I like to think my boyish writings had some impact on politics then. Among my father’s circle of friends were some who became interested in George Romney as a presidential candidate - notably, George Harris, former editor of Time magazine and Look magazine, who wrote and published a full-length biography of Romney in time for the 1968 campaign. I also note with some pleasure that President John Kennedy confided to a friend, Dave Powers, that he regarded George Romney as the strongest candidate he might face, playing upon the Mormon aspect: “Imagine a man who neither drinks nor smokes,” said Kennedy in words to that effect. “That guy could be tough.”

After Goldwater’s defeat in 1964, Romney was the presumed front runner. President Johnson, who never shrank from dirty politics, is believed to have delayed sending federal troops to Detroit at Governor Romney’s request so the race-torn city might burn a bit longer on Romney’s watch.

A second irony is now that Mitt Romney is running for President as a conservative, taking a different political stance than his father. George Romney, though considered liberal, was actually a political pragmatist - a skilled communicator and administrator who knew how to get things done. Conservatism today is, by contrast, quite ideological. The Mitt Romney campaign for President rigorously toes the ideological line: low taxes, strong national defense, opposition to gay marriage, etc. Part of this ideology is inherited from the Reagan administration and part is imposed by the religious right. It certainly has little to do with the conservativism that I expressed in my “manifesto”. I myself have moved considerably to the left. I do not consider myself a conservative any more. I’m more a free thinker. I belong to the Independence Party of Minnesota. Jesse Ventura is one of my political heroes.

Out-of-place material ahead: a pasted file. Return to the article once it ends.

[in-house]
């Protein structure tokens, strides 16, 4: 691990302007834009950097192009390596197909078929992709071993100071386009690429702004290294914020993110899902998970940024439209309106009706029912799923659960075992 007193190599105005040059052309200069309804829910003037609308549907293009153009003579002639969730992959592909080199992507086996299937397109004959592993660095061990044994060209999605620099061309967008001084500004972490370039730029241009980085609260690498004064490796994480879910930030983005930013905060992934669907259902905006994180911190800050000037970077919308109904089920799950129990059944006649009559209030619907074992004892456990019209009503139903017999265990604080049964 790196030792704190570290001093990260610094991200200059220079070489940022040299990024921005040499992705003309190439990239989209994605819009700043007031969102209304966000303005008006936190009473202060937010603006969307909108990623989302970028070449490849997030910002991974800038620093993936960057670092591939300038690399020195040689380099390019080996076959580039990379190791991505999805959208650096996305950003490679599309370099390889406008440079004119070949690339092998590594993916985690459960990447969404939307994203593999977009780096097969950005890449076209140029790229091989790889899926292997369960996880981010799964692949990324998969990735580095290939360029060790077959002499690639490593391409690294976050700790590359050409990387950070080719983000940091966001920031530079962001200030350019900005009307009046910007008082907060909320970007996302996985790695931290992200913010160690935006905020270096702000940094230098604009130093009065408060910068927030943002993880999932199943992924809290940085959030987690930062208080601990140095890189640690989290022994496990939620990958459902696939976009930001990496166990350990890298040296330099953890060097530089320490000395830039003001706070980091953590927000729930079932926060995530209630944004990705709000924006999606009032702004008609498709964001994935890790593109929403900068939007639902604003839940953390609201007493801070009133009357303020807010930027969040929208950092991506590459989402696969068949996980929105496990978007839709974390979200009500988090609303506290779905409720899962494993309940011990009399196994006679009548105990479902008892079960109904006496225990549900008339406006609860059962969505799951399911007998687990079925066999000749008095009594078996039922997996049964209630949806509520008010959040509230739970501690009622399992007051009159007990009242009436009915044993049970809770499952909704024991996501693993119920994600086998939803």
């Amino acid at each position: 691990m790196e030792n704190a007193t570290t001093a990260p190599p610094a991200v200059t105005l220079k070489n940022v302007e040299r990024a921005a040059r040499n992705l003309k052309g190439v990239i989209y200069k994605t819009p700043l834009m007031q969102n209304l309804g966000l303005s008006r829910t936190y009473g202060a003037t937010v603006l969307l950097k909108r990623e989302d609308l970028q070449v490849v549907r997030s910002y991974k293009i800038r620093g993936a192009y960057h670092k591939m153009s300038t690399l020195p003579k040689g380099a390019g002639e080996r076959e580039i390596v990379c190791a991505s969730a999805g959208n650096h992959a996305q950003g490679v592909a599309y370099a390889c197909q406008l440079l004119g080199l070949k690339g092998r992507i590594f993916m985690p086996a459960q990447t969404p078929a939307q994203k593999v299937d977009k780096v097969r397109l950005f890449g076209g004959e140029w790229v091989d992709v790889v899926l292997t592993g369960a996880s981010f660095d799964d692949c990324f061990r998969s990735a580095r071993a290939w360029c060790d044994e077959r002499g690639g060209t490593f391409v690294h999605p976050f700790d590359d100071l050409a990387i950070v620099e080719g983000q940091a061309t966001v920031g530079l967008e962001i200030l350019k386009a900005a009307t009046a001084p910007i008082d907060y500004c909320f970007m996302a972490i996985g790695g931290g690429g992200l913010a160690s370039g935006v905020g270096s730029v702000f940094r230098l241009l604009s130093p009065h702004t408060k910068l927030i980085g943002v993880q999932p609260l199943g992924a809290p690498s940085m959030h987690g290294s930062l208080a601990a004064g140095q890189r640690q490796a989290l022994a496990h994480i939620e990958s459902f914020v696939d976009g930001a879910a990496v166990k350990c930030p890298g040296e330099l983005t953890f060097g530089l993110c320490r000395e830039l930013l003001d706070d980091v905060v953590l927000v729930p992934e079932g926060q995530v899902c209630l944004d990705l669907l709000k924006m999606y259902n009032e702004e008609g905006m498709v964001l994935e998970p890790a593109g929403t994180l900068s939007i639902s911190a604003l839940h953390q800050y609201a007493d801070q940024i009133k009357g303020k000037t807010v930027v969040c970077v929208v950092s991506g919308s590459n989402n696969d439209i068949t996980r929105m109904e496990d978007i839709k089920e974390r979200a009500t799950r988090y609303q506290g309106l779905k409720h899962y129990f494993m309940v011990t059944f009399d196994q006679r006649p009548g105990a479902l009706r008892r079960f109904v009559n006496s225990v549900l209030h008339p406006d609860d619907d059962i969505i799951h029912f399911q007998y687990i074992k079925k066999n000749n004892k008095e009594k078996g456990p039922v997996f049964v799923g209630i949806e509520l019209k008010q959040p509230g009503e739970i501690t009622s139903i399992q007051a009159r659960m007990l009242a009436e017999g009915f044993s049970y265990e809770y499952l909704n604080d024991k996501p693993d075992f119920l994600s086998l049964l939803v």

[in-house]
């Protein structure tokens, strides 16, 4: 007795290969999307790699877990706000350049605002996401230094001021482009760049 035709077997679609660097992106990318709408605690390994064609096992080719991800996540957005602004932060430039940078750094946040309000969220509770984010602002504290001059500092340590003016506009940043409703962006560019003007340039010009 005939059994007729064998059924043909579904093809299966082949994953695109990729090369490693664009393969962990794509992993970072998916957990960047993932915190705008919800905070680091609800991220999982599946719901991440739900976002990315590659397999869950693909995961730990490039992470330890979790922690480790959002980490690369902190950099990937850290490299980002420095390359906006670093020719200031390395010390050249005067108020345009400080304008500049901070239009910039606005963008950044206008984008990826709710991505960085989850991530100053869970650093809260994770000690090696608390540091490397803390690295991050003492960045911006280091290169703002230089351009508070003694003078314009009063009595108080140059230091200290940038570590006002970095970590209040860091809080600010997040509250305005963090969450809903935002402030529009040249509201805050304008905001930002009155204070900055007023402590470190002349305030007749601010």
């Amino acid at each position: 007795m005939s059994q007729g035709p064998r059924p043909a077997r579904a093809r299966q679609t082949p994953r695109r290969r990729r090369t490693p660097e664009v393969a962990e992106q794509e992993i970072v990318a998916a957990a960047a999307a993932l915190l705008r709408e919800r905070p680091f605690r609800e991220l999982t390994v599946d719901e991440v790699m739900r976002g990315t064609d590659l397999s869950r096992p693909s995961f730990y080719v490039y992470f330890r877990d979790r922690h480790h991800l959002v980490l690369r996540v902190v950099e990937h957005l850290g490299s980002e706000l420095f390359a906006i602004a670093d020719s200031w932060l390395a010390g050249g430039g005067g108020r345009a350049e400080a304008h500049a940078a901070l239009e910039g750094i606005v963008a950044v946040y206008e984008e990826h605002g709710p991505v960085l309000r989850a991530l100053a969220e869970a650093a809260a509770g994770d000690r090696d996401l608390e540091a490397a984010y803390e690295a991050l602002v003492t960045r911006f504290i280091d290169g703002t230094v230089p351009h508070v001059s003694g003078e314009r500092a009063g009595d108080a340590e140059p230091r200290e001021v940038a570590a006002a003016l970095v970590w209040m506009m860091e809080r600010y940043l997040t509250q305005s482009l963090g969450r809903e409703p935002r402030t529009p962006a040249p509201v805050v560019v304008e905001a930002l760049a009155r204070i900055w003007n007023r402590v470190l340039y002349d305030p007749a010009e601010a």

Where I Went Wrong

In retrospect, the central premise of my manuscript, “Democracy Turned Upside Down”, has been disproven by events. In no way, is American politics in danger of wealth redistribution as I once imagined it - distribution of wealth from the rich to the poor. The reality is quite the opposite. A sentence in my book anticipated this development: “If the government has the authority to equalize wealth, which the political leaders consider a better arrangement, the government has the authority to redistribute wealth in any fashion whatsoever, equal or unequal, which the political leaders consider a better arrangement.” In reality, then, we have had a conservative politics which redistributes wealth from the poor to the rich.

If I ever imagined that the poor were a unified, majority voting who through government could take money away from the rich, I was sadly mistaken. The poor are weak and divided. Poverty is not a good political rallying point; few want to identify with being poor. The rich, on the other hand, have the money to hire lobbyists, contribute the political campaigns, and buy expensive television commercials to benefit their favored candidates. Reflecting the new political realities, we have elected officials advocating income-tax cuts targeted to the rich, cuts in the capital-gains tax, an end to the “double taxation” of dividends, and to the “death” (inheritance) tax, while property taxes and taxes on wages for Social Security have soared. I was wrong - wrong as wrong could be - on this point.

In my manuscript, I recognized that the liberal political establishment showed a certain hypocrisy in preaching traditional wealth redistribution while practicing other policies. When Lyndon Johnson announced the “Great Society” programs, my immediate reaction was to give him credit for putting his (our) money where his mouth was. He was actually proposing a systematic way to shift resources to the poor. But, of course, this approach has many problems. On his watch, the welfare rolls became swollen. Wealth redistribution by government creates unhelpful incentives.


Alienated from Ivy League Liberalism